Create and foster an environment of openness for all ideas and contributions. The best teams are positive, supportive, and build on each other’s ideas. Everyone has something unique to bring to the table.

Empower staff to own the outcome

Be sure your team takes ownership of executing innovative solutions. The job doesn’t end with an idea—that’s only the beginning. Make them accountable for executing their solutions.

Reward creativity, ideas and success

Don’t be afraid to inject some fun into how your firm approaches innovation. Consider creating teams and awarding the best ideas, the most creative approaches, and most well-rounded plans.

Avoid the fear of failure

Innovation means taking risks, and failure is part of this. To innovate means to experiment, and with that comes wins and losses. Often, it’s the small failures that are the very things that lead to big breakthroughs.

Keep it going: Innovation is not a one-time event

Keeping your team energized and excited about innovation means keeping their creative juices flowing. This can be done in many ways and should be an ongoing part of your firm’s operations.

Some ideas include:

Leverage existing operating mechanisms

Add an innovation challenge to existing quarterly or bi-annual check-ins. These can be incorporated into all-hands meetings or business reviews. They can be company-wide or by specific departments with an innovation challenge focused on their needs and area of expertise.

Create a hackathon

The term ‘hackathon’ was coined in the late 90s. By definition, a hackathon is an event where a larger team of programmers and experts work together to collaborate on a software project. But the same idea can be applied to any business, including your accounting firm.

For example, you might want to reduce the friction between new prospects arriving at your website and booking their first meeting with you.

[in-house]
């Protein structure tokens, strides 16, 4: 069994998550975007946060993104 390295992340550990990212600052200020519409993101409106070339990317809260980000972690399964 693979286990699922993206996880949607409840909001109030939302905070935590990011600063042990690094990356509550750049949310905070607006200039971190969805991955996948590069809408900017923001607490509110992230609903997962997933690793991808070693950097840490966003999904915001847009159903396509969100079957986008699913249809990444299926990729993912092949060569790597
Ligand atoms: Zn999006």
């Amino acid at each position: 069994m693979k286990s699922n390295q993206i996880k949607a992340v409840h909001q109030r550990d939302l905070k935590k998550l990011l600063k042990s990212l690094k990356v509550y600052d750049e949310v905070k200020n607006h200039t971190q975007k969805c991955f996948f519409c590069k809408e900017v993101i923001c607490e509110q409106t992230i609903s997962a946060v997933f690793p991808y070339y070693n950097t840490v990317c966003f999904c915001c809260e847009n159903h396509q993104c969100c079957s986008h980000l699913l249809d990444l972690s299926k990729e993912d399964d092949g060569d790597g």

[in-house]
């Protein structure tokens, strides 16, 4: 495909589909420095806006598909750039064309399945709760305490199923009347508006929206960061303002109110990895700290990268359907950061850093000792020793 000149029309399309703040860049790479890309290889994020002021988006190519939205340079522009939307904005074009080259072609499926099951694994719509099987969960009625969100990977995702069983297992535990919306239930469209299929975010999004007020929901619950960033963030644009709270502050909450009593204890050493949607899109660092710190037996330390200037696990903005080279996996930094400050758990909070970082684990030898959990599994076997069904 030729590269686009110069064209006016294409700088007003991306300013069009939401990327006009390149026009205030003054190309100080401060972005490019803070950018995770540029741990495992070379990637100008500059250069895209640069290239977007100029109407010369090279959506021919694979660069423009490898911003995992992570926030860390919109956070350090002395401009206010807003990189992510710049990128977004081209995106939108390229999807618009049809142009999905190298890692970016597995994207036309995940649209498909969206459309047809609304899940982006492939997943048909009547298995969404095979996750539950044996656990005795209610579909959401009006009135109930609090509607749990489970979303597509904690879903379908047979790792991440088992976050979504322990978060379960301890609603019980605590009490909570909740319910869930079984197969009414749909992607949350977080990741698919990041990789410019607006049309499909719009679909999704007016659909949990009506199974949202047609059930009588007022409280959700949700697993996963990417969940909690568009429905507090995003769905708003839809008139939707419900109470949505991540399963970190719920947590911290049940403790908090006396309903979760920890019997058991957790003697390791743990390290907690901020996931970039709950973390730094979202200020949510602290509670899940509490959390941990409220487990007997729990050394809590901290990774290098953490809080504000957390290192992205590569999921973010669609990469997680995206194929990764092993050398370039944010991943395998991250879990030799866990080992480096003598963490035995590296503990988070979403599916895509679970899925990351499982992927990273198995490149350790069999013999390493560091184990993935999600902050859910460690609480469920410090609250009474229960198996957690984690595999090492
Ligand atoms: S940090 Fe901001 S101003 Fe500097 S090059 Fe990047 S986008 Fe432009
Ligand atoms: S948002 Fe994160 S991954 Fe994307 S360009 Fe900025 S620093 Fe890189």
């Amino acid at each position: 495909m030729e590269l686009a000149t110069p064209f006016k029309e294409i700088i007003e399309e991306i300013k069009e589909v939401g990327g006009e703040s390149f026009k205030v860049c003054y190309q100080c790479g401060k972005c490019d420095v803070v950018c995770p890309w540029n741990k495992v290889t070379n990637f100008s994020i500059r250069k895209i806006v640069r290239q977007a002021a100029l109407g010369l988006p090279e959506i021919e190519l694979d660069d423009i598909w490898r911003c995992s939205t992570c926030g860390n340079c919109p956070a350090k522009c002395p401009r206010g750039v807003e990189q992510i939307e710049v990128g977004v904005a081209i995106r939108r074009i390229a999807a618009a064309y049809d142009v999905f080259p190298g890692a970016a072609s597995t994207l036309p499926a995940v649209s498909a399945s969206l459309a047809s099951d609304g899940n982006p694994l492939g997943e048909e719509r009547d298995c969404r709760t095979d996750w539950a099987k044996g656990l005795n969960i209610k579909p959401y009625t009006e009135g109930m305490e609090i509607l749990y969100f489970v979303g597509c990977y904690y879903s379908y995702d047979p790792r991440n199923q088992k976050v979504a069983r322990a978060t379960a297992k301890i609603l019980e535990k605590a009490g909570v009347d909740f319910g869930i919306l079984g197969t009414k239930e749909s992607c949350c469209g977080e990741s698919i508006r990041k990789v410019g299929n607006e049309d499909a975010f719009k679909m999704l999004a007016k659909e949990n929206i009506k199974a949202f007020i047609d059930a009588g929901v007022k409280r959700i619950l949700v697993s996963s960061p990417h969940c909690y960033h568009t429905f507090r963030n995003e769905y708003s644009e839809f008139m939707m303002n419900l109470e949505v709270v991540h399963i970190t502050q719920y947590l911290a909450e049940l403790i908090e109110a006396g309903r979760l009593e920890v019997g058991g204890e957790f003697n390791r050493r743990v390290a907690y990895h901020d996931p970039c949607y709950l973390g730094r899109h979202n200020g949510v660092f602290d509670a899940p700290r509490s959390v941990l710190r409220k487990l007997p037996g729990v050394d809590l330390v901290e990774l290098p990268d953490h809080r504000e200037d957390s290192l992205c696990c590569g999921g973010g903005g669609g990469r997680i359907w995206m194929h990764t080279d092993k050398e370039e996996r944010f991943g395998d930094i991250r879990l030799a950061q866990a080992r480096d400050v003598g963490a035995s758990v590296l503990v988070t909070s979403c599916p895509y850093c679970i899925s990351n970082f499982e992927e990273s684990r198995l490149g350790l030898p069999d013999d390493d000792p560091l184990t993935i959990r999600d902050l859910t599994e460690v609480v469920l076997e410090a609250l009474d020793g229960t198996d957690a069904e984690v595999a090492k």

Tackling this challenge will raise various solutions, from creating an online booking form, implementing a streamlined calendar booking tool like Calendly, or something completely different.

The key is bringing together a team with diverse experience and skills for specified events (typically a half or full day) to work intensively together on a project. 

Successful hackathons hinge on:

  • A common problem you’re trying to solve.

  • Some guidelines, even if they’re rough. You don’t need to draw the lines on the basketball court for them, just tell them they’re actually on a basketball court.

  • Plenty of white space and empowerment to be creative.

Learn about Karbon's first hackathon.

Bring in an outside innovation consultant or expert

This expert can set up and lead a specific project or provide training and guidance for your staff. Alternatively, there are plenty of leading experts who have shared lessons you can leverage.

Tap into your staff

While it’s essential that every member of your firm adopts an innovative mindset, you may want to create a small team or appoint just a few folks to proactively innovate. This allows them to devote a percentage of their time to innovation outside of their core role and responsibilities.

Find out who your ‘natural’ innovators are and engage them as innovation catalysts and/or coaches for the rest of your firm. Their energy—especially at a peer-level—will help drive engagement with the rest of the team.

An innovative culture attracts top talent

Every organization wants to be more innovative. The key is to know what that means for your firm and to make it happen. 

A thriving, innovative culture is not only critical to your firm’s bottom line, but also essential for retaining and attracting top talent. This is especially important for millennials who view innovation as a must-have.

Celebrate to motivate

Finally, make time to celebrate. Celebrate success—big or small—and although you might not want to, being grateful for your failures is an important part of practicing innovation.

It’s important to share what went wrong with your team, so you can work together to understand why things went wrong. And while you’re there, you might just spark a new breakthrough.

Developing a culture of innovation doesn’t happen overnight, but the payoff can be huge if you take the time to do it right.